It’s All In The Sauce

30 Dec

sanjay-matta

Sanjay Matta, is a freelance Chef specializing in French Cuisine. Having got his Diploma in “The Chef Course and Culinary Arts” at Institut de Formation (INFA), Chantilly, (France), he has been a consultant chef for Dune Beach Eco Hotel in Pondicherry, 10 Downing street pub & restaurant in Chennai to name a few.

What is it about French Food that sets it apart? The SAUCES, of course.

When one thinks of continental or European food one of the key ingredients is a sauce. “Sauce” is a French word that means “a relish to make our food more appetizing”, though its origin lies in the Latin from the word ‘salsus’ meaning salted. Sauces are not consumed by themselves; they are created to add flavour, moisture, and visual appeal, to make food look, smell, and taste better, be more easily digested and hence more beneficial. Because of the lack of refrigeration in the early days of cooking, meat, poultry, fish and seafood didn’t last long. Sauces and gravies were used to mask the flavour of tainted foods. No dish was complete without its highly flavoured and seasoned sauce. Contrary to present day preferences, the main object then seemed to be to disguise the natural taste of food so as to conceal doubtful freshness, and possibly, to demonstrate the variety of costly spices available to the host. Sometimes so many ingredients were used in a sauce it was impossible to single out any one flavour.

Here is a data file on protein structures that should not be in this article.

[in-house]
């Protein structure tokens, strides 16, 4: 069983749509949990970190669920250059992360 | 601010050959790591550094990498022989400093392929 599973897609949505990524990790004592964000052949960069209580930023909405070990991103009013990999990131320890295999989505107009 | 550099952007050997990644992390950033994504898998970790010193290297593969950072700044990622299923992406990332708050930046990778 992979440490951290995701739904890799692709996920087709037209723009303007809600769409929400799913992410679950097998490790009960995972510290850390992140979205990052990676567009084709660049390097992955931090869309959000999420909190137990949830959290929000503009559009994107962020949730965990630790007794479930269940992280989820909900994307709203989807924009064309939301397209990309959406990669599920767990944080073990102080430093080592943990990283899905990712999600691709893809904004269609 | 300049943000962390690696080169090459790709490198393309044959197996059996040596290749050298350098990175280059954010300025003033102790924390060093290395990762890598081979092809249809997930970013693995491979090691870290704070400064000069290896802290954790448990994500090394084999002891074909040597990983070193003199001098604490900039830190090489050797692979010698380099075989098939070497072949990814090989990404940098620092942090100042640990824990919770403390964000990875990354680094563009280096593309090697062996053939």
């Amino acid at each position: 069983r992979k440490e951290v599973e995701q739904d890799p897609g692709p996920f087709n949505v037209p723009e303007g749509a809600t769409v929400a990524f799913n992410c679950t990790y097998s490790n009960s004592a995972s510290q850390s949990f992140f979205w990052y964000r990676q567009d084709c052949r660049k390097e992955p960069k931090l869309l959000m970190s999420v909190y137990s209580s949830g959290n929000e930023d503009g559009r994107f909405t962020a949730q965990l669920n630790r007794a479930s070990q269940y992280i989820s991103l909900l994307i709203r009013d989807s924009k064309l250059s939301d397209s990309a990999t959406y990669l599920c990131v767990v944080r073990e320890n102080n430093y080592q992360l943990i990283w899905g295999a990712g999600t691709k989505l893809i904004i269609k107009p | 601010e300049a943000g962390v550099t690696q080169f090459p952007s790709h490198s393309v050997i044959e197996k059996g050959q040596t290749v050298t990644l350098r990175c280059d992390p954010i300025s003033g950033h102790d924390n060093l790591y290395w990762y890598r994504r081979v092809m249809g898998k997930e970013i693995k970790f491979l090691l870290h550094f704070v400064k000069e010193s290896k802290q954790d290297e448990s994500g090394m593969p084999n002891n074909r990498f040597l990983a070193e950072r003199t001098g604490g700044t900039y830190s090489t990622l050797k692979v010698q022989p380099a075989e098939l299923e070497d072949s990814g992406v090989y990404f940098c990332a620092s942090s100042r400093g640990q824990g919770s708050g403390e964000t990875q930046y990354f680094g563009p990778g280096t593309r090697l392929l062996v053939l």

From medieval times European cuisine has relied on sauces to give food more character and make it tastier. Since there were hundreds of sauces in common lore, Chef Antonin Carême took it upon himself in the 19th century to classify the sauces into four families, each of which was based on a mother sauce. Over the years another base sauce was added to give the culinary world its five foundation sauces or mother sauces. Two of these go way back in the annals, with two hundred years behind them: “béchamel” and “mayonnaise”. They have lasted so long not only because they are very good, but also because they are so adaptable and provide a fine base for a considerable number of other sauces. The other three: the “veloute,” the “brune” and the “blonde” which also date back to the 18th century still provide the basis for making many modern sauces, but are no longer in vogue today.

In the early 20th century, Chef Auguste Escoffier updated this classification, replacing sauce allemande with an egg-based emulsion, and adding tomato. Escoffier’s classification is still in vogue today and familiar to all disciples of French cuisine: – Béchamel – Espagnole – Hollandaise – Mayonnaise – Tomato sauce – Velouté

It is because of this richly documented culinary history wherein the French have classified the “grandes sauces or sauces meres”, they have the honour of having their cuisine named the mother of all cuisines.

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